Imagine having no traffic to deal with. Merging onto a busy highway every morning? No thanks, I'm good here, cruising along at 5,000 feet, snickering quietly at your misfortune. No, I'm not in a commuter jet. Nor am I in a helicopter, crop dusting biplane, or an ultralight aircraft. I am comfortably piloting the next great leap (or several leaps) in transportation technology: Moller International's M400 Skycar. Welcome to the future, Mr. and Mrs. Jetson.
The M400 utilizes vertical take off and landing (VTOL) technology similar to a Harrier jet or a Marine Corps Osprey aircraft. That means it can hover, take off straight up and land straight down, just like a helicopter. Moller International, also called MI in the industry, reports that they have created the first workable, relatively affordable, VTOL equipped, personally operated vehicle that anyone on Earth has ever seen. Some of the proposed specifications are nothing short of astonishing. The M400 can cruise at 275 miles per hour (MPH), and has a top speed of 360 MPH. Using clean burning ethanol and modified rotary engines, it can carry four passengers around 750 miles, all the while getting about 20 miles per gallon. The price that MI is shooting for once they enter production will be around $100,000. The maximum altitude attainable is 25,000 feet, which, when taken with everything else, makes this seem like science fiction. It is actually science fact.
Most people today have no frame of reference with which to base a judgment about the M400. The closest thing that most of us have to compare it to is our own automobiles. That's not such a bad contrast, so let's use them for a little while. How can the most technologically advanced cars that money can buy stack up against the M400? We shall see, comparing the Skycar against Lamborghinis, Porsches, Ferraris, and Maseratis.
Lamborghini Murceilago: The cruising speed is nowhere near 275, and it wouldn't be feasible anyway since you would be on the ground. Unleaded gasoline, can only carry two passengers, and has a maximum range of 343 miles. Price tag = $362,000.
Porsche 911 GT3: Unleaded gasoline, also only carries two passengers, and has a maximum range of 371 miles. The GT3 is also equipped with an on-board computer, a 6.5” touchscreen monitor, automatic extending rear spoiler, rain sensing windshield wipers, and dual front cup holders. Price tag = $137,000.
Ferrari 430 Scuderia: Unleaded gasoline as well, seating for two, and has an increased range over the other cars so far at 401 miles. Additional equipment includes auto-dimming power heated side mirrors, racing seats, sport tuned suspension, and a speed sensing steering system. Price tag = $283,000.
Maserati Quattroporte: Unleaded gas, seating for five (the first win over the Skycar so far), and the maximum range is 408 miles. Features include a multimedia system with a 7” display screen and 30GB hard drive, automatic headlights (with wipers), electronic assisted door opening, and a sport mode transmission. Price tag = $136,000.
Those are four extreme examples of super-nice, luxury cars. How would the M400 Skycar compare against more common and affordable automobiles? To find out, we will have a similar comparison with an Acura and a Honda.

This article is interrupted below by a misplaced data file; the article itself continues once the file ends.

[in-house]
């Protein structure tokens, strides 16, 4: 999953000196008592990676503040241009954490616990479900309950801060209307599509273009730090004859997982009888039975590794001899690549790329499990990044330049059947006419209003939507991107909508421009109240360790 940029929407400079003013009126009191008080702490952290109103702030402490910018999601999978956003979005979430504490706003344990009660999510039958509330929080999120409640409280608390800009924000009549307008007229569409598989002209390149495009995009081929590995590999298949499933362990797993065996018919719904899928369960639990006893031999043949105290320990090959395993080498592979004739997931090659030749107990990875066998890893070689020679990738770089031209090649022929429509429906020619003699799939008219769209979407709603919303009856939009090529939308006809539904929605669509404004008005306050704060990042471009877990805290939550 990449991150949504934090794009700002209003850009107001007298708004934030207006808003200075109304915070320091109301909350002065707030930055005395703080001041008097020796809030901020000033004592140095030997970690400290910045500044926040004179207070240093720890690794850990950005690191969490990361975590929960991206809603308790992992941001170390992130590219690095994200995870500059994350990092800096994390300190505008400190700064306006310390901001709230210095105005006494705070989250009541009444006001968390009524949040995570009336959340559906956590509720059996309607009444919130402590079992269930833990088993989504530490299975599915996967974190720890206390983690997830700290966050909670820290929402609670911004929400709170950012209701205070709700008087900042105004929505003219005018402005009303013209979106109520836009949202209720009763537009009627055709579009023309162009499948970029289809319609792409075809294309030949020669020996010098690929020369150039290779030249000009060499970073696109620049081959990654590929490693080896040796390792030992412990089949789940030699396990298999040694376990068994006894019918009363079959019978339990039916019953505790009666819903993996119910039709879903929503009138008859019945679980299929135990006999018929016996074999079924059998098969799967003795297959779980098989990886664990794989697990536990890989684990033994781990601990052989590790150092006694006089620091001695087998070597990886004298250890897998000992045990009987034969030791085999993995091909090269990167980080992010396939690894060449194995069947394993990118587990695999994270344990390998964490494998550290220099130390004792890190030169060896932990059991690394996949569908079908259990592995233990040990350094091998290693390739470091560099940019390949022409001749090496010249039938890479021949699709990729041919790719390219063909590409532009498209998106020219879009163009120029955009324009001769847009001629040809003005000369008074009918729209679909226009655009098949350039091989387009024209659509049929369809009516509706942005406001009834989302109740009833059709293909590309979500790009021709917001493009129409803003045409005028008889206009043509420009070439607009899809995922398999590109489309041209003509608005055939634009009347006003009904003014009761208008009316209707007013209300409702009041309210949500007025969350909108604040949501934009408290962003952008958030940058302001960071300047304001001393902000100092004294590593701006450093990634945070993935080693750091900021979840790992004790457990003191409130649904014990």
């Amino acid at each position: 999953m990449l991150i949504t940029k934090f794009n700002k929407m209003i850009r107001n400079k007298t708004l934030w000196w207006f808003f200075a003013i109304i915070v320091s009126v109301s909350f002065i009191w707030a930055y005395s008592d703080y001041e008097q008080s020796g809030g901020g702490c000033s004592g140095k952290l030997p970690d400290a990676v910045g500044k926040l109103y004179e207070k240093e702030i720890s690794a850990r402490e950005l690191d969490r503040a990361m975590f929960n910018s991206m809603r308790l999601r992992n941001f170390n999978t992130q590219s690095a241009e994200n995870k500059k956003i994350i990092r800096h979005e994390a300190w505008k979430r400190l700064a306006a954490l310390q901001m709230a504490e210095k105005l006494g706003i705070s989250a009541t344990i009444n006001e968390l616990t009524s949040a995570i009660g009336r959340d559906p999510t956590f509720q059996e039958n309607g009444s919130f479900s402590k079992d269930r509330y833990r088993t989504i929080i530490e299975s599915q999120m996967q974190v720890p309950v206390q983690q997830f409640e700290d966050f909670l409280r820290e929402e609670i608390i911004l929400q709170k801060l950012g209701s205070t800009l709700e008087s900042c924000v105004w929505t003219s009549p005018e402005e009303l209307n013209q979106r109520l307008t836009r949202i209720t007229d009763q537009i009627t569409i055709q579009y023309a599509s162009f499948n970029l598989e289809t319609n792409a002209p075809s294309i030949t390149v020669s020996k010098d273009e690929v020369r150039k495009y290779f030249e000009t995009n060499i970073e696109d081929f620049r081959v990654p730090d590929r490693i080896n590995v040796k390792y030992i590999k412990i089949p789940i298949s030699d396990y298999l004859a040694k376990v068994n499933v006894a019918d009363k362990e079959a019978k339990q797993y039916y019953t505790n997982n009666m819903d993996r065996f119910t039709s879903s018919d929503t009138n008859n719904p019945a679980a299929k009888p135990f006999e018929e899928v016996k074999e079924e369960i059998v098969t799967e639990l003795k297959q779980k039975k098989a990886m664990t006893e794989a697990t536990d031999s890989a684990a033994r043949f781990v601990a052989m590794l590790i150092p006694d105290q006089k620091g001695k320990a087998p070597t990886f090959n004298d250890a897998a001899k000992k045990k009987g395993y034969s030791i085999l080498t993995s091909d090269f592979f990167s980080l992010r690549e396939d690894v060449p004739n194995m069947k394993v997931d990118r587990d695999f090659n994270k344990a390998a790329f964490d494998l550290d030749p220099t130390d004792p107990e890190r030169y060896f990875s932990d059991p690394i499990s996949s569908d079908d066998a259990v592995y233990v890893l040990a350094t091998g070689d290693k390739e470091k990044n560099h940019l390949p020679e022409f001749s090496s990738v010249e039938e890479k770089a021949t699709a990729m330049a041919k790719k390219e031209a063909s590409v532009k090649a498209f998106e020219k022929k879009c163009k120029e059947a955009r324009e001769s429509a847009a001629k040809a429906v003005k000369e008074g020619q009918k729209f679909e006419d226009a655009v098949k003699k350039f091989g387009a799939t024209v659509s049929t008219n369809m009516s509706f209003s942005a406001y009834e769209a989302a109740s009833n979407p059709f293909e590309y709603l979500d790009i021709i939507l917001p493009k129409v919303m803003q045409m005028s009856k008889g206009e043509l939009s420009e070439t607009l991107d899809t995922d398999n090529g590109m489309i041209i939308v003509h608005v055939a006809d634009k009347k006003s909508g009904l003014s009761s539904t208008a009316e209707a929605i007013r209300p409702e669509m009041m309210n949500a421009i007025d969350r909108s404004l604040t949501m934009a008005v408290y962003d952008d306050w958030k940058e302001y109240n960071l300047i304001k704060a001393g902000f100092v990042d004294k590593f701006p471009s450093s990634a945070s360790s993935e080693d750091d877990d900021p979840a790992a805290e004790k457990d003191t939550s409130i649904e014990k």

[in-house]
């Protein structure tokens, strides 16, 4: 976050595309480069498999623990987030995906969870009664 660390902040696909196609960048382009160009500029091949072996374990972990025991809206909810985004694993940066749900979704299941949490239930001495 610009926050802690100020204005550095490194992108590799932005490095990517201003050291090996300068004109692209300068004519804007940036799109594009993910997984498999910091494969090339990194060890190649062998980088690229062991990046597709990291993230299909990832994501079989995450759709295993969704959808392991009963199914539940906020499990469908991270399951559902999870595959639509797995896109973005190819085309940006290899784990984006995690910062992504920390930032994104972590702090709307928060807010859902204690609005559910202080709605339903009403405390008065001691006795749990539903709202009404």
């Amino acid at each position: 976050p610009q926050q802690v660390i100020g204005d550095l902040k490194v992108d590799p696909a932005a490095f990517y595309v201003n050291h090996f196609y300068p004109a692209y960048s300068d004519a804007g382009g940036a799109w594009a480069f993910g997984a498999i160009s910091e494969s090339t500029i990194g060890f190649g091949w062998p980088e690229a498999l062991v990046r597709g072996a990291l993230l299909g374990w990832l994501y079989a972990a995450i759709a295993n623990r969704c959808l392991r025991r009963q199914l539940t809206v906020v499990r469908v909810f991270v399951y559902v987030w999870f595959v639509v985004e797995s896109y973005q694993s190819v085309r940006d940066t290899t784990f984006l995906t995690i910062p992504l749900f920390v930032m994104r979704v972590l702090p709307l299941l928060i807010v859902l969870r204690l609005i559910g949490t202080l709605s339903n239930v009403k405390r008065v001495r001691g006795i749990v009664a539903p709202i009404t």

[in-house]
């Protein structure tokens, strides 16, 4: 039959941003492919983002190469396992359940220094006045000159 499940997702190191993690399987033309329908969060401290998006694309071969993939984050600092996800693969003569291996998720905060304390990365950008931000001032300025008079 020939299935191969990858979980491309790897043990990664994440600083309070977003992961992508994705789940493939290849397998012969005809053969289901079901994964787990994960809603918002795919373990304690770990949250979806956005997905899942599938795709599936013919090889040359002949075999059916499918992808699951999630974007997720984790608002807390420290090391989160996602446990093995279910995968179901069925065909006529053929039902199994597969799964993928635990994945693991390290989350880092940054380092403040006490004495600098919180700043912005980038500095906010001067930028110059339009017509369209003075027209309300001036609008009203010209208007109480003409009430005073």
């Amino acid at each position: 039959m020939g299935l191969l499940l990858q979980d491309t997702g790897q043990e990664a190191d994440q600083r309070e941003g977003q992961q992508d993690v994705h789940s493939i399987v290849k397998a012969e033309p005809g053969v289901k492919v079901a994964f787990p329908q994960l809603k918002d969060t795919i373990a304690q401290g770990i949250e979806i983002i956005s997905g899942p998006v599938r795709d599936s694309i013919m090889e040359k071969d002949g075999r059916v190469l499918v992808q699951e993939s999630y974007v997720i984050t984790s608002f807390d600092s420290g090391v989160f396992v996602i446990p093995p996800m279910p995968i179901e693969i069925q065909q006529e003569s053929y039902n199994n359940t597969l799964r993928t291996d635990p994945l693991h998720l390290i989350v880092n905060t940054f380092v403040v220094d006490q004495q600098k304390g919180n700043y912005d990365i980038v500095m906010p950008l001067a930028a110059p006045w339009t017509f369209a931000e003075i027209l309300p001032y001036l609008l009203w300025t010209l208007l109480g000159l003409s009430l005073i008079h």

Acura RL: This also uses unleaded gas, has seating for four (a tie!), and has a maximum of 465 miles. Some of the available options are Bluetooth sync feature, turn signals integrated into the mirrors, heat rejecting safety glass, and satellite navigation with real-time weather and traffic reports. Price tag = $56,000.
Honda Accord EX-L: Unleaded gasoline, seating for five total, with a maximum range of 555 miles. Equipped with an immobilizer theft deterrent, electronic brake distribution, and Vehicle Stability Assist (VSA). Price tag = $36,000.
To be sure, any of the automobiles mentioned here would be nice to own and drive. Some of them would even increase social status. But what can any of them do for you that an M400 Skycar can't? You can get a speeding ticket in all them, and still have to worry about parallel parking and driving in bad weather. If you had an M400, you could fly around the storm faster than you could drive through it. Automobile manufacturers boast of their engineering prowess by designing aerodynamics for a land vehicle. Aircraft makers have had to contend with real aerodynamics since the beginning of flight. Below are some links to those vehicle I mentioned earlier and to the M400. Compare them yourself and you will see what I mean.
Lamborghini Murcielago: A buyer's guide from Car and Driver magazine.
The main website for Lamborghini: Specification and other information is metric.
The buyer's guide for the Porsche 911 GT3.
Manufacturer page for Porsche vehicles, specifically the 911 GT3.
Car and Driver's page on the Ferrari 430 Scuderia.
Ferrari's main USA website for the Ferrari.
The cheapest of the four luxury cars, here is the Maserati's buying guide.
Maserati main website for the Quattroporte.
Acura RL buyer's guide.
Website for the 2011 Acura RL.
Buyer's guide to the Honda Accord sedan.
Main Honda website dealing with the Accord sedan.
Moller International main website.
Article about the Skycar from the previous vice director of the US Army's Combat Service Support Battle Laboratory.
Written By: Edson Farnell | Email |
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